As projected in a recent Year in Defense Online news item (“FMTV Seeks Contract Traction“), mid-February 2010 has brought an end to slipping and sliding with the Family of Medium Tactical Vehicles (FMTV) as the U.S. Army reaffirmed the manufacturing contract award originally made to Oshkosh Corporation on Aug. 26, 2009.
The FMTV re-buy program is a five-year, firm fixed-price requirements contract for the production of up to 23,000 vehicles and trailers, as well as support services and engineering.
Following the August 2009 award, protests had been filed to the U.S. Government Accountability Office (GAO) by both BAE Systems and Navistar Defense, LLC. After considering those industry protests, on Dec. 14, 2009, the GAO’s managing associate general counsel for procurement law released that agency’s findings, noting that the protests were upheld due to some flaws identified in the original evaluation process. The GAO finding recommended that the Army “reevaluate the offerors’ proposals under the capability evaluation factor, in a manner consistent with the terms of the solicitation; conduct a new evaluation of Navistar’s past performance that adequately documents the agency’s judgments; and make a new selection decision. We also recommended that if, at the conclusion of the reevaluation, Oshkosh is not found to offer the best value, the agency should terminate Oshkosh’s contract for the convenience of the government. We further recommend that Navistar and BAE be reimbursed the costs of filing and pursuing the successful grounds of their protests related to their challenge of technical and past performance evaluation issues, including reasonable attorney fees.”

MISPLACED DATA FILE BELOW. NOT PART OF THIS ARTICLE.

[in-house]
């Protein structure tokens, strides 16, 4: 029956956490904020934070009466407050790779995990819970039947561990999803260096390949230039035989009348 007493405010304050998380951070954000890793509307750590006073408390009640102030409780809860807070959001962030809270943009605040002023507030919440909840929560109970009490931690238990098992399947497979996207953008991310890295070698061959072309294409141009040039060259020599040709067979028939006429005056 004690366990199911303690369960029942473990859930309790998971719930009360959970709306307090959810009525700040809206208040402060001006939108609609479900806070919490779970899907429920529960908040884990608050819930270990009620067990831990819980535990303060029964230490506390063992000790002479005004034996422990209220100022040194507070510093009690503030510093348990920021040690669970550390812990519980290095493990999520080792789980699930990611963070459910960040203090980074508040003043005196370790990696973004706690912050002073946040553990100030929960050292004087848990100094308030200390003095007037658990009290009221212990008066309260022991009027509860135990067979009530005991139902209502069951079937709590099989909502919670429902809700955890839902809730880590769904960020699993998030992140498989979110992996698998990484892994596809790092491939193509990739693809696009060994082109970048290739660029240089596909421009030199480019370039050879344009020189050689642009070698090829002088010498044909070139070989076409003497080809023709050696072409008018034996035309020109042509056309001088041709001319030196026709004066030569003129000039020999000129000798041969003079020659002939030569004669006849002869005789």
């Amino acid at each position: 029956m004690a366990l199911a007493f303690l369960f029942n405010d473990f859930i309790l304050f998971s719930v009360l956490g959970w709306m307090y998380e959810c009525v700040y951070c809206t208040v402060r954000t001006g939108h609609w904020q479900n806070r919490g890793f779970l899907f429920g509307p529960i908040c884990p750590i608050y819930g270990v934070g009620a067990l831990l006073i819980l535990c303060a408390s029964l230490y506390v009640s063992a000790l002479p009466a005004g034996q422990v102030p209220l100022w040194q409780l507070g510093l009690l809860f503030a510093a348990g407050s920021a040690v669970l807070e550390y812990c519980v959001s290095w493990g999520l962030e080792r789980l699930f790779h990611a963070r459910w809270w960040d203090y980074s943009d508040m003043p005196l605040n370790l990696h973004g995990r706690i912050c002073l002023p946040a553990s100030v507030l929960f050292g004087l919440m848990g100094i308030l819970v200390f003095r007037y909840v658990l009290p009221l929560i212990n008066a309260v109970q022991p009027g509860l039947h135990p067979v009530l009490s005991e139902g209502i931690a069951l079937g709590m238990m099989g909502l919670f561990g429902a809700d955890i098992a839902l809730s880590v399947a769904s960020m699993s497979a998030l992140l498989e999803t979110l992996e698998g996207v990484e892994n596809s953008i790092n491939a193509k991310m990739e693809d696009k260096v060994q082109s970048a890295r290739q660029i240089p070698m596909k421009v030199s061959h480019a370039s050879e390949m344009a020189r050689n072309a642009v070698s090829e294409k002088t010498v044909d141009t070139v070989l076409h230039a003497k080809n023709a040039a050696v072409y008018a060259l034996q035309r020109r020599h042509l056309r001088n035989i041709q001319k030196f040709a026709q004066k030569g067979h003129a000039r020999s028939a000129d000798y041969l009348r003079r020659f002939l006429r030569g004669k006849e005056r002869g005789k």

The Army had 60 days to inform the GAO of its actions in response to those recommendations.
On Feb. 12, 2010, Oshkosh Corporation announced that the U.S. Army had affirmed the original contract award, noting, “The bids of all three competitors for the FMTV program were re-evaluated by the U.S. Army in response to recommendations made by the Government Accountability Office (GAO) following a review of competitors’ protests of the original contract award to the company. The Army undertook an exhaustive review during this FMTV bidding process and applied fairness and rigor to its decision. Upon completion of a thorough, in-depth re-evaluation, the Army determined the contract would remain with Oshkosh. Additionally, the Army canceled the Sept. 4, 2009, stop-work order it had issued pursuant to the GAO’s protest procedures.”
The corporate announcement added, “The Oshkosh contract allows the Army and U.S. taxpayers to begin realizing significant cost savings for the FMTV program.”